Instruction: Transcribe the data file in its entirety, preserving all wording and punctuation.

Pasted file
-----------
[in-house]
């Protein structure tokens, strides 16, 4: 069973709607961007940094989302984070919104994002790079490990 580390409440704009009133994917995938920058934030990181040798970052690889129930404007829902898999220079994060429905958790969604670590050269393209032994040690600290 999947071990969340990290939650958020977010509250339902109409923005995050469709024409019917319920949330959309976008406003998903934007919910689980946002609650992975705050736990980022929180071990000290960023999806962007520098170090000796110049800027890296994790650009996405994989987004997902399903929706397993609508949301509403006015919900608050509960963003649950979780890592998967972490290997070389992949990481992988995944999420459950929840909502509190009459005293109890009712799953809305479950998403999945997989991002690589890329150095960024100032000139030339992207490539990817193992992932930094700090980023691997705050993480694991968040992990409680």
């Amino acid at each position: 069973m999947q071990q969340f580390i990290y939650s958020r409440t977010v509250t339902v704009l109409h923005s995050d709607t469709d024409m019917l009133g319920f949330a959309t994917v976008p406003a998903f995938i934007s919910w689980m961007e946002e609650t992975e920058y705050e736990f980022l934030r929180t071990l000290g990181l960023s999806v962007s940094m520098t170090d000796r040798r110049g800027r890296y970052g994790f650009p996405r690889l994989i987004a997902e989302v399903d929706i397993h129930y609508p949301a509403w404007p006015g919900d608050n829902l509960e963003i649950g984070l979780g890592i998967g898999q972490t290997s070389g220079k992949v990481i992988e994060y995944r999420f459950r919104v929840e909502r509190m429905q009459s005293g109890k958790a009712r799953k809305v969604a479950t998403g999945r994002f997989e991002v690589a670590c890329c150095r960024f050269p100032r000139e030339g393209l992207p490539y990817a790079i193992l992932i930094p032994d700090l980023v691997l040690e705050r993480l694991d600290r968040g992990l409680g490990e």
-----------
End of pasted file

[in-house]
């Protein structure tokens, strides 16, 4: 069973709607961007940094989302984070919104994002790079490990 580390409440704009009133994917995938920058934030990181040798970052690889129930404007829902898999220079994060429905958790969604670590050269393209032994040690600290 999947071990969340990290939650958020977010509250339902109409923005995050469709024409019917319920949330959309976008406003998903934007919910689980946002609650992975705050736990980022929180071990000290960023999806962007520098170090000796110049800027890296994790650009996405994989987004997902399903929706397993609508949301509403006015919900608050509960963003649950979780890592998967972490290997070389992949990481992988995944999420459950929840909502509190009459005293109890009712799953809305479950998403999945997989991002690589890329150095960024100032000139030339992207490539990817193992992932930094700090980023691997705050993480694991968040992990409680």
């Amino acid at each position: 069973m999947q071990q969340f580390i990290y939650s958020r409440t977010v509250t339902v704009l109409h923005s995050d709607t469709d024409m019917l009133g319920f949330a959309t994917v976008p406003a998903f995938i934007s919910w689980m961007e946002e609650t992975e920058y705050e736990f980022l934030r929180t071990l000290g990181l960023s999806v962007s940094m520098t170090d000796r040798r110049g800027r890296y970052g994790f650009p996405r690889l994989i987004a997902e989302v399903d929706i397993h129930y609508p949301a509403w404007p006015g919900d608050n829902l509960e963003i649950g984070l979780g890592i998967g898999q972490t290997s070389g220079k992949v990481i992988e994060y995944r999420f459950r919104v929840e909502r509190m429905q009459s005293g109890k958790a009712r799953k809305v969604a479950t998403g999945r994002f997989e991002v690589a670590c890329c150095r960024f050269p100032r000139e030339g393209l992207p490539y990817a790079i193992l992932i930094p032994d700090l980023v691997l040690e705050r993480l694991d600290r968040g992990l409680g490990e």